As I watch, Alexander constructs his fire like an origami master folds a single sheet of paper into a weeping swan. He gives such delicate attention to every detail—to how and where he arranges each of the small bits of wood that make up the tight assemblage of sticks—that I can see Alexander has inherited my father’s penchant for engineering. I wonder, what is he thinking as he focuses on the structure before him? Obviously, he is weighing the practical questions: Which sticks are the driest? Which will catch fire quickest? Which will support the weight of the next? But to my eye, the whole affair goes way beyond the ordering of sticks and twigs. I get the sense that at the crux of Alexander’s fire-making initiative is the fact that he is an artist. A sculptor and fine blacksmith in his professional life, he approaches each fire as if it were an artistic creation.
But I sense something else, as well.
This hike has become a spiritual pursuit for each of us. Of course, we are here to spend time together—to enjoy each other’s company and cement the bonds between father and son. But we are also individuals, and we have our individual reasons for being here.
For myself, I am seeking to quicken those aspects of my mind and body that have become fallow. In negotiating the circuitous path of the Appalachian Trail, I have hoped to also uncover a new and more sympathetic path for my daily life back home. In that quest, I have been helped by the peace we’ve found in the forest, by the grueling intensity of the physical exertion, and by the “allies” I have met—the owl, the snake, and certain of the plants I have discovered. Like Native American cultures teach, these allies of the natural world have offered me assistance and allowed me to draw strength from them.
And for Alexander? While I cannot begin to assume his deeper purposes for this journey, what I can say is this: It appears he has discovered fire to be one of his allies. I believe he creates fire with a spiritual intent, and that is why he takes such time, gives such focus, such meticulous care to its preparation. It is my considered opinion that when Alexander sees a circle of rocks in the woods, he does not interpret them as a simple hearth for the purpose of providing us with warmth for the evening or heat for cooking. Rather, he sees them as an altar—a place where he may practice his own understanding.
Now, sitting on my log, about three feet from where Alexander is creating this evening’s fire, I have a commanding view of the cross section of his intricately layered twig pyramid, and I wonder quite seriously if he was in fact Archimedes or Michelangelo in a previous lifetime.
I glance over at Scott. He is still watching Alexander at work. It’s impossible not to. But Scott won’t allow himself the luxury of being a voyeur, of staring avidly, of gawking in outright ecstasy at the beauty of Alexander’s creation. Instead, he watches covertly, from the corner of his eye, only stealing longer glances when he thinks I am not looking.
The fire is lit now and is warming each of us. Whether we like it or not, Scott has entered our sacred space. Alexander and I have become accustomed to being in this space, the four-foot radius that emanates from the center of the flames. We are familiar with the level of silent communication that takes place here. And, as always, Alexander’s fire radiates warmth, but it also radiates his love for our journey. Scott is an outsider. An uninvited and uninitiated guest. I can feel his discomfort in our presence.
I see an itch start to form at the corner of Scott’s eye, and his hands dig way down into his shorts, and then his fingers begin picking nervously at something in his pockets, or maybe just at the hair on his legs. I sense the pressure building in him as clearly as if he were blowing up a tightly stretched balloon that is about to pop. He starts grinding his teeth, and I realize it’s because he can’t find a way in. I believe Scott can sense how Alexander and I feel inside our circle. The love we have for one another is very present, and I think it pushes him hard. I think he understands that Alexander is up to something more than just building a fire, and Scott’s uncertainty of what that “something” might be troubles him. I wonder how insecure and unsettled he must be in the presence of such subtle and genuine feelings. So he does the only thing a guy like Scott can do—he turns his back on us. But then he does something strange. Back still turned, he scooches a little closer to the flames. Is he just trying to keep warm? Or is he trying to stay connected to our circle?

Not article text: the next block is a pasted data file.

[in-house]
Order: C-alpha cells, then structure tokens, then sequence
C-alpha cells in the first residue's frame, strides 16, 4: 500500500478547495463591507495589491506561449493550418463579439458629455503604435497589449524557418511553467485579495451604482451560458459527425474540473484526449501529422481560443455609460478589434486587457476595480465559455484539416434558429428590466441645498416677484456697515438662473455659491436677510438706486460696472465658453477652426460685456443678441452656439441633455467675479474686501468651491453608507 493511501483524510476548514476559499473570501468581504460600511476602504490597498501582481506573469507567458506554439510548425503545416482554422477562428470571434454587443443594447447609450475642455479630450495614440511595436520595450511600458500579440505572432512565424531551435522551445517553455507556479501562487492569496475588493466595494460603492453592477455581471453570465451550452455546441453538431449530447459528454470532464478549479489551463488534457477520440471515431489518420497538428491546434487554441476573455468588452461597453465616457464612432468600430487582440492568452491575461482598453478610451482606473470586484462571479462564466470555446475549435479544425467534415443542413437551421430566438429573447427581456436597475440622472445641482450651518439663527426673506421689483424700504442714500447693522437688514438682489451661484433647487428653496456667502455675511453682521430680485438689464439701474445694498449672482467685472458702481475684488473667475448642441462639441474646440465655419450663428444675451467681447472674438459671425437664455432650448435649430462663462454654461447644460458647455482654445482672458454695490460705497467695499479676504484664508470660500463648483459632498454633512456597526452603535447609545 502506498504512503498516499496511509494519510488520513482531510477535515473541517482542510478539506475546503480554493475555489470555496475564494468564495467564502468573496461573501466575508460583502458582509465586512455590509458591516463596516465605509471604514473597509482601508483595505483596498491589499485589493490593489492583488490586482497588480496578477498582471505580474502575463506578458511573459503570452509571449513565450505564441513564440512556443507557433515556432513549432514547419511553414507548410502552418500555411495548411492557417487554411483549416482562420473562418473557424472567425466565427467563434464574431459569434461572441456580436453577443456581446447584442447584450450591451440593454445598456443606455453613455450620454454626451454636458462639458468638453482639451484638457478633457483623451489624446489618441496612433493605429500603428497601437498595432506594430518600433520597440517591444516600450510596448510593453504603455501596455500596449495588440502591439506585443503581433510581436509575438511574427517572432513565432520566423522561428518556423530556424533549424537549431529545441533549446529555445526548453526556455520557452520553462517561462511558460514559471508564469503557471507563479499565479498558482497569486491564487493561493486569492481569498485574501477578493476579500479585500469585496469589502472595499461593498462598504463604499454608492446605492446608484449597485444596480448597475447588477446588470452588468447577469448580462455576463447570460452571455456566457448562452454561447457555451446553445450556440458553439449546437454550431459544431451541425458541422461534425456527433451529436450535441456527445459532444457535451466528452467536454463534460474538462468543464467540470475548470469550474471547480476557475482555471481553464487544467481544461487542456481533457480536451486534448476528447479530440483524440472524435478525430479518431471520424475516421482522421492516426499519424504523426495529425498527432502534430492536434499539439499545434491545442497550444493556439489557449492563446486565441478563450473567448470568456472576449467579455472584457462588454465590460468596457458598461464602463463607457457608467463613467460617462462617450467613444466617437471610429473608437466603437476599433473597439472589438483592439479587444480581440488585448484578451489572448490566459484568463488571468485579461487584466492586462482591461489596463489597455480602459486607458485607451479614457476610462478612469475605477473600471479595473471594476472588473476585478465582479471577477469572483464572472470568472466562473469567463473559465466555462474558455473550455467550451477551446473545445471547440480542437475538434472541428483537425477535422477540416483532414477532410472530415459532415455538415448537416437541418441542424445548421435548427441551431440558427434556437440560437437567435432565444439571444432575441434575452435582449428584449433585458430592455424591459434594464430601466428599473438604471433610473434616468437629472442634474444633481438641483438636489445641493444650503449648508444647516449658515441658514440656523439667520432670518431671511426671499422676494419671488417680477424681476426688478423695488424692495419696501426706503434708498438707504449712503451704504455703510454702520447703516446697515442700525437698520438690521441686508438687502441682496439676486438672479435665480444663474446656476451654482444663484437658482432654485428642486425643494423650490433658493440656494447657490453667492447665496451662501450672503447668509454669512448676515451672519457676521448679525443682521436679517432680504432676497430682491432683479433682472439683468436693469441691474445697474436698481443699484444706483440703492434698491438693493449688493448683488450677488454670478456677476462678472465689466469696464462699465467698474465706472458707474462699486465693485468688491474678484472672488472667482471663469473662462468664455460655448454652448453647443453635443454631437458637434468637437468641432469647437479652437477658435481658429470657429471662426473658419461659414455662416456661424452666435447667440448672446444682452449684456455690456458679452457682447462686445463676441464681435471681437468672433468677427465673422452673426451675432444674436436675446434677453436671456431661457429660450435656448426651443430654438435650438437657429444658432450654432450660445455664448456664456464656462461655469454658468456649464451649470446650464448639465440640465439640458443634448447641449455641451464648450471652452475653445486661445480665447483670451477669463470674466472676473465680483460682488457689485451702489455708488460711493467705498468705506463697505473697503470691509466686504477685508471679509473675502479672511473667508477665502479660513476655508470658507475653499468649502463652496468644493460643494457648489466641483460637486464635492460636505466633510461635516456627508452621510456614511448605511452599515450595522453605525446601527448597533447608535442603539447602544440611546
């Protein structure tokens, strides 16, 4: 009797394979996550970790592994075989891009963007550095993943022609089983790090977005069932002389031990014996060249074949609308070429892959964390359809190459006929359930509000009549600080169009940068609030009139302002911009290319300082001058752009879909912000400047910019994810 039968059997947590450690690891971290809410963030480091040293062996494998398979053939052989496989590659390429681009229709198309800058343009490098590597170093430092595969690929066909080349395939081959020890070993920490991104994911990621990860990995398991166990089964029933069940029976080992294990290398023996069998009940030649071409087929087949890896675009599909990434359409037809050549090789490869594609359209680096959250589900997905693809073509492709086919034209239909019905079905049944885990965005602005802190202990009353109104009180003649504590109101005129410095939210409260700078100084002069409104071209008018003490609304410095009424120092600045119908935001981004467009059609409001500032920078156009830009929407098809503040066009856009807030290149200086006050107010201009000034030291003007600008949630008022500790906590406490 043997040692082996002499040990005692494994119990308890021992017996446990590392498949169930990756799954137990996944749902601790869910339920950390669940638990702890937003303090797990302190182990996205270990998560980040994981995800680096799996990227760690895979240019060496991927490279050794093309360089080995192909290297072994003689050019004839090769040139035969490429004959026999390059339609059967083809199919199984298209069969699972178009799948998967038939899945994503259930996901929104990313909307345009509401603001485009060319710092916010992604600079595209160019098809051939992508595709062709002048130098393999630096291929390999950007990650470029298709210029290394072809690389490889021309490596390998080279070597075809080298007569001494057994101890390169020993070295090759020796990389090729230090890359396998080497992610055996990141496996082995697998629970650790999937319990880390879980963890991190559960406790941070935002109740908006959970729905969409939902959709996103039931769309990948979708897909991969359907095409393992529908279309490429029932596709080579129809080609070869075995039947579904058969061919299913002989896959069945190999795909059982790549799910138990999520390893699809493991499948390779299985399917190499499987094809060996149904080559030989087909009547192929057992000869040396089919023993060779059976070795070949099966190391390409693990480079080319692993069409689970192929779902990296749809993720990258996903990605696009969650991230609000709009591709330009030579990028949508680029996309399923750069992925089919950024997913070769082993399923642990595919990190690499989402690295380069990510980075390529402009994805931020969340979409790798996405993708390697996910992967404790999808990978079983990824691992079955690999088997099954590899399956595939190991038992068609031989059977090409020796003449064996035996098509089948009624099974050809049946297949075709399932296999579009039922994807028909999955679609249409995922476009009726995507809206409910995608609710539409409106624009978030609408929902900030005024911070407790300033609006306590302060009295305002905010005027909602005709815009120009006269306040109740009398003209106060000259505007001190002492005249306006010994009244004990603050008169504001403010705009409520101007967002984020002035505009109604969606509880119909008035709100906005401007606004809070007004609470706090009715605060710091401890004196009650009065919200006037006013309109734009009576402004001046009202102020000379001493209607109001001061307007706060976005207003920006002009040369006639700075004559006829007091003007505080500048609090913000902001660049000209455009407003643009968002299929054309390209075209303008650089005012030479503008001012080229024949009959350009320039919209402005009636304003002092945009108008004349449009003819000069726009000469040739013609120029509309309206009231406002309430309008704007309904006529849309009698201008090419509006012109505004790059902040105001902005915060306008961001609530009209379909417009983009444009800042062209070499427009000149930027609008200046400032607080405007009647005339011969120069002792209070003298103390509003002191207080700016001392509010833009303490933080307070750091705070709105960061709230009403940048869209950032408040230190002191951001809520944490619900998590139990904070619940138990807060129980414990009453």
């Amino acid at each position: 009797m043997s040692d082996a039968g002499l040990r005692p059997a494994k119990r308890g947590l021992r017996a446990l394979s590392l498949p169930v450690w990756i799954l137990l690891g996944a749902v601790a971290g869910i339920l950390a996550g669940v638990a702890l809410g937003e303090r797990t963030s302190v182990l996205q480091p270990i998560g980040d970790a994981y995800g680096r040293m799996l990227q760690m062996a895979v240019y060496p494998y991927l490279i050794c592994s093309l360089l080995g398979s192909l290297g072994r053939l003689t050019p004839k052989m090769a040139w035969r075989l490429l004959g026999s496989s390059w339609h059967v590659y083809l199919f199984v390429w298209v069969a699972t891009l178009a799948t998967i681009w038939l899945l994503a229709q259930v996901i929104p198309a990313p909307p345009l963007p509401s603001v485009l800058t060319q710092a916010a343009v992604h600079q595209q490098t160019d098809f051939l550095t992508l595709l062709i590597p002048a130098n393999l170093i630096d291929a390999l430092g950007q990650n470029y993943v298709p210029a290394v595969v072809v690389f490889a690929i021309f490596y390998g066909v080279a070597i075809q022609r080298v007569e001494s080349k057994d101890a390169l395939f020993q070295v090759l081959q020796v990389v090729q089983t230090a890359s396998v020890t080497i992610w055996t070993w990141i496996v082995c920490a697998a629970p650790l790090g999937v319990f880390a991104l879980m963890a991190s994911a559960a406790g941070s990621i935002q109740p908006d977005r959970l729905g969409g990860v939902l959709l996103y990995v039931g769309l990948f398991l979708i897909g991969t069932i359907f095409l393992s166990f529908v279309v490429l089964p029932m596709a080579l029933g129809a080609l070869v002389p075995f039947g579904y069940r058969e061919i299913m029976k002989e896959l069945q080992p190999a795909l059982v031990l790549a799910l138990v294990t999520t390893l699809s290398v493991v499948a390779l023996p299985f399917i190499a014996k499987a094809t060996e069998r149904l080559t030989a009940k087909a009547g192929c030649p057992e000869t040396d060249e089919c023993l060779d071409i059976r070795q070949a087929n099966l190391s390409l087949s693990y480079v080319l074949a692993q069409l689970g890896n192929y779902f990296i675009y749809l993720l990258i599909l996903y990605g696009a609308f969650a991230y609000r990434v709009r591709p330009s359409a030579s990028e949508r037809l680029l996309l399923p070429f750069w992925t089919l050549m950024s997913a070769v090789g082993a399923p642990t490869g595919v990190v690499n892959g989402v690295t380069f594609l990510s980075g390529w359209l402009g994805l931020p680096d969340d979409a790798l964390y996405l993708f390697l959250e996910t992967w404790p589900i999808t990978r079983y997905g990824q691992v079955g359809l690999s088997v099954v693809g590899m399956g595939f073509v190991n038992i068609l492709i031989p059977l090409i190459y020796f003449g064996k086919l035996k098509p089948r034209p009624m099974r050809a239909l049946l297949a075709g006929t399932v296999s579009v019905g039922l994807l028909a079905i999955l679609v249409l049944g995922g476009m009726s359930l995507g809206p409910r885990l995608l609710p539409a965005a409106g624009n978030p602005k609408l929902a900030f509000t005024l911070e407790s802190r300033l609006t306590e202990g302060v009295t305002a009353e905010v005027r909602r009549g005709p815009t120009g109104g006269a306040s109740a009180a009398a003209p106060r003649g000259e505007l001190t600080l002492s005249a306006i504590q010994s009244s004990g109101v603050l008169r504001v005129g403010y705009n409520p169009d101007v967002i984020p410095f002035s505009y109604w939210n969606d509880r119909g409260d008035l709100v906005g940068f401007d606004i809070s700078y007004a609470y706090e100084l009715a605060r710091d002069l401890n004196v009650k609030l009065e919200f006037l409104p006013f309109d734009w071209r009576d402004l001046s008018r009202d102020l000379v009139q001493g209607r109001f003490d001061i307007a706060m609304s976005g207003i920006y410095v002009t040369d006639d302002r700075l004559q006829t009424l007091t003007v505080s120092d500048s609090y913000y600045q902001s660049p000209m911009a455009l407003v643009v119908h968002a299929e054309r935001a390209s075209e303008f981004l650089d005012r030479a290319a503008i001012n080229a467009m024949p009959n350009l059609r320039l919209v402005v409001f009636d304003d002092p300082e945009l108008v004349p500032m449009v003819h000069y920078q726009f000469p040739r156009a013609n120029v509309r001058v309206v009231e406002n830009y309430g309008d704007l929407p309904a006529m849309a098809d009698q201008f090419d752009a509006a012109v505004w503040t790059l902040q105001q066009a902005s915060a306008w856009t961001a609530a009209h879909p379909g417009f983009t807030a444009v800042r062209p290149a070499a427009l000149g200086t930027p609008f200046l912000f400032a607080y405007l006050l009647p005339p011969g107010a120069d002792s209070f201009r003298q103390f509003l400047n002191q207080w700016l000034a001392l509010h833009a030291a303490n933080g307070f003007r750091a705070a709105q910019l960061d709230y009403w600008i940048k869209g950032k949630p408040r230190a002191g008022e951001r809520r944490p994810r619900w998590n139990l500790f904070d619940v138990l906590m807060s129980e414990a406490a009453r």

That scooch is the only sign of concession he makes. No kudos to Alexander for his incredible fire-building exhibition. No “thank you” for the raging fire that now warms his backside. Then, without missing a beat, Scott continues his litany of woodsman accomplishments—now talking with his back to us. There is a different inflection to his voice, however, and his words spill out faster and with less certainty than they did before. I can tell he is nervous. Alexander recognizes it, too, and looks over at me, making a face that says, “What’s up with him?” I shrug in reply, although some things seem to be coming into focus.
Next, Scott stands and moves to the far side of the ring of stones that surround the dance of flames, but he continues talking, addressing an invisible audience, located, I presume somewhere on the other side of the small stream at the bottom of the short ravine. The scene is surreal. But as I gaze across at him—at the back of him—I no longer view him as the pain in the ass we have been dealing with for hours, but as a pitiful character, one who strikes me as both lonely and afraid. Yes, he is still acting like an idiot. Yes, he is still standing on my last nerve. But for some inexplicable reason I am seeing him differently. Is it the obtuseness of a man addressing us, while looking in the opposite direction? Or is it the dark hilarity of his invisible audience?
Whatever the case, I now realize that his feeble attempts to communicate are an effort to save face. A few short hours ago, this obnoxious character entered our camp with all of the finesse of a German tank rolling down a cobblestone street in a small village in France. Now, all I can see is a little boy who has been placed in time out. I no longer hear his whining drivel. Instead, I hear a cry for help.
Suddenly, Scott does an about-face. He seats himself back at Alexander’s fire, looks me dead in the eye, and begins to talk about his wife and his three sons. This is the first time since his arrival that Scott has spoken about someone other than himself. Alexander and I share a questioning glance. Were the last two hours just foreplay?
Then, Scott’s entire demeanor changes. It is as if someone sunk a heroine syringe deep into a main artery and drove the plunger home. Tears well in his eyes, but he holds them at bay—small pools perched on his lower eyelids. He tilts his head back to keep the tiny pools from running down his face. Finally, he lifts a hand to wipe his tears away.
To be continued.